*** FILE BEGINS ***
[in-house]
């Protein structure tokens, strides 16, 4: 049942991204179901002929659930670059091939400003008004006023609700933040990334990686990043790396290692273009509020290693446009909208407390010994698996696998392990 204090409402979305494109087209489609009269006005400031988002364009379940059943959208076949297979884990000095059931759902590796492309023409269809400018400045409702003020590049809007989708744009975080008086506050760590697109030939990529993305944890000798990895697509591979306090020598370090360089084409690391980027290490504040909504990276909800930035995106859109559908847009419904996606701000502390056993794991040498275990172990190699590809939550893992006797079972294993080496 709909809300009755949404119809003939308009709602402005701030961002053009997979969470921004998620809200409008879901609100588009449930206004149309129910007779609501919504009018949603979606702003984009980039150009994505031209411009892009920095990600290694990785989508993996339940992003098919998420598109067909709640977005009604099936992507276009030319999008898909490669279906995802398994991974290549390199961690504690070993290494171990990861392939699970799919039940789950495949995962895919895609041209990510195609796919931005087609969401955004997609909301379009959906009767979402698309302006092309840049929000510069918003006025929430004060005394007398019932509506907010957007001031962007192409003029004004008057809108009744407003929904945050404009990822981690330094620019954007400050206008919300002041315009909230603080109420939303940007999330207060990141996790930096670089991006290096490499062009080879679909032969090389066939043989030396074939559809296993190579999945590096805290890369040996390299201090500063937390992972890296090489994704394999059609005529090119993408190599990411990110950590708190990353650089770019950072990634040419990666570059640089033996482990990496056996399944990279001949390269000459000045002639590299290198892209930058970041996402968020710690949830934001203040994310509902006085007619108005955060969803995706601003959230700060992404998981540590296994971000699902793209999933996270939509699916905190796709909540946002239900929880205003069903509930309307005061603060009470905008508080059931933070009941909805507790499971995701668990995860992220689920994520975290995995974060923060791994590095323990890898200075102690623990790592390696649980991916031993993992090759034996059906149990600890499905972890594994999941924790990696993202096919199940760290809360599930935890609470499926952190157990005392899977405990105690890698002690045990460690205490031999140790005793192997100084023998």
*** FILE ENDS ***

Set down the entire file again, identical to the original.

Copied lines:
[in-house]
């Protein structure tokens, strides 16, 4: 049942991204179901002929659930670059091939400003008004006023609700933040990334990686990043790396290692273009509020290693446009909208407390010994698996696998392990 204090409402979305494109087209489609009269006005400031988002364009379940059943959208076949297979884990000095059931759902590796492309023409269809400018400045409702003020590049809007989708744009975080008086506050760590697109030939990529993305944890000798990895697509591979306090020598370090360089084409690391980027290490504040909504990276909800930035995106859109559908847009419904996606701000502390056993794991040498275990172990190699590809939550893992006797079972294993080496 709909809300009755949404119809003939308009709602402005701030961002053009997979969470921004998620809200409008879901609100588009449930206004149309129910007779609501919504009018949603979606702003984009980039150009994505031209411009892009920095990600290694990785989508993996339940992003098919998420598109067909709640977005009604099936992507276009030319999008898909490669279906995802398994991974290549390199961690504690070993290494171990990861392939699970799919039940789950495949995962895919895609041209990510195609796919931005087609969401955004997609909301379009959906009767979402698309302006092309840049929000510069918003006025929430004060005394007398019932509506907010957007001031962007192409003029004004008057809108009744407003929904945050404009990822981690330094620019954007400050206008919300002041315009909230603080109420939303940007999330207060990141996790930096670089991006290096490499062009080879679909032969090389066939043989030396074939559809296993190579999945590096805290890369040996390299201090500063937390992972890296090489994704394999059609005529090119993408190599990411990110950590708190990353650089770019950072990634040419990666570059640089033996482990990496056996399944990279001949390269000459000045002639590299290198892209930058970041996402968020710690949830934001203040994310509902006085007619108005955060969803995706601003959230700060992404998981540590296994971000699902793209999933996270939509699916905190796709909540946002239900929880205003069903509930309307005061603060009470905008508080059931933070009941909805507790499971995701668990995860992220689920994520975290995995974060923060791994590095323990890898200075102690623990790592390696649980991916031993993992090759034996059906149990600890499905972890594994999941924790990696993202096919199940760290809360599930935890609470499926952190157990005392899977405990105690890698002690045990460690205490031999140790005793192997100084023998």